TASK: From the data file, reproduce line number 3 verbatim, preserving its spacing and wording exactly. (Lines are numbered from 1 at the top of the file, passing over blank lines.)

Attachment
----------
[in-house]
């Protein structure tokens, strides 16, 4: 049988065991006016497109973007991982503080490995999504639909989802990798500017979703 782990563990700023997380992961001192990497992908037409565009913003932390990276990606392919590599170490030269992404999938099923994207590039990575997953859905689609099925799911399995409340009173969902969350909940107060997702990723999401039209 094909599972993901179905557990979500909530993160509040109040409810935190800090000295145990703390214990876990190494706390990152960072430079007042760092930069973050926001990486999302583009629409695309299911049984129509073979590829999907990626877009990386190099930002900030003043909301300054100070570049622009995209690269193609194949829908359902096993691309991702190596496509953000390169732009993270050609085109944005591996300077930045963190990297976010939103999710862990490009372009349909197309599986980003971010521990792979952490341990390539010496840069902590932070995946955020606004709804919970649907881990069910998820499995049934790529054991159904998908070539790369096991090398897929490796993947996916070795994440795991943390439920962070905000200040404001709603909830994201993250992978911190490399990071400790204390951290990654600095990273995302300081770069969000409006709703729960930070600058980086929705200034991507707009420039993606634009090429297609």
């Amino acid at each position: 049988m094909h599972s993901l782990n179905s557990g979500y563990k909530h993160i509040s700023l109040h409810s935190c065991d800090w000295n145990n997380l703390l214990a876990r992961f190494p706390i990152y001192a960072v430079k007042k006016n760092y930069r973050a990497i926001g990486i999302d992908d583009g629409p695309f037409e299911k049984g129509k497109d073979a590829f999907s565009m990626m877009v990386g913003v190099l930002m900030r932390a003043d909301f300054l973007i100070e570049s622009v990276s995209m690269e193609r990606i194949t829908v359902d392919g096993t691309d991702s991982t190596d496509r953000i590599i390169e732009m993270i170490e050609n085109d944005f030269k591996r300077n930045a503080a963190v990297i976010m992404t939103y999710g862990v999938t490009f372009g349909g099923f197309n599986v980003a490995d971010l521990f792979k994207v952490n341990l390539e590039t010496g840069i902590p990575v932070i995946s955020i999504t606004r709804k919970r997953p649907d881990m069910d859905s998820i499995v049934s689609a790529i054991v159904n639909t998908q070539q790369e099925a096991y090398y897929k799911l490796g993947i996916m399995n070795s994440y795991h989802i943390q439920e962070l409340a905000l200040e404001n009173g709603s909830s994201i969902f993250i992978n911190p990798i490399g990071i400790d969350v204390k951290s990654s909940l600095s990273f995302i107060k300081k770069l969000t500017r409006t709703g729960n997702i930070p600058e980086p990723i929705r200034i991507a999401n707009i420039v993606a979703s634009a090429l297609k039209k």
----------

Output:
């Amino acid at each position: 049988m094909h599972s993901l782990n179905s557990g979500y563990k909530h993160i509040s700023l109040h409810s935190c065991d800090w000295n145990n997380l703390l214990a876990r992961f190494p706390i990152y001192a960072v430079k007042k006016n760092y930069r973050a990497i926001g990486i999302d992908d583009g629409p695309f037409e299911k049984g129509k497109d073979a590829f999907s565009m990626m877009v990386g913003v190099l930002m900030r932390a003043d909301f300054l973007i100070e570049s622009v990276s995209m690269e193609r990606i194949t829908v359902d392919g096993t691309d991702s991982t190596d496509r953000i590599i390169e732009m993270i170490e050609n085109d944005f030269k591996r300077n930045a503080a963190v990297i976010m992404t939103y999710g862990v999938t490009f372009g349909g099923f197309n599986v980003a490995d971010l521990f792979k994207v952490n341990l390539e590039t010496g840069i902590p990575v932070i995946s955020i999504t606004r709804k919970r997953p649907d881990m069910d859905s998820i499995v049934s689609a790529i054991v159904n639909t998908q070539q790369e099925a096991y090398y897929k799911l490796g993947i996916m399995n070795s994440y795991h989802i943390q439920e962070l409340a905000l200040e404001n009173g709603s909830s994201i969902f993250i992978n911190p990798i490399g990071i400790d969350v204390k951290s990654s909940l600095s990273f995302i107060k300081k770069l969000t500017r409006t709703g729960n997702i930070p600058e980086p990723i929705r200034i991507a999401n707009i420039v993606a979703s634009a090429l297609k039209k």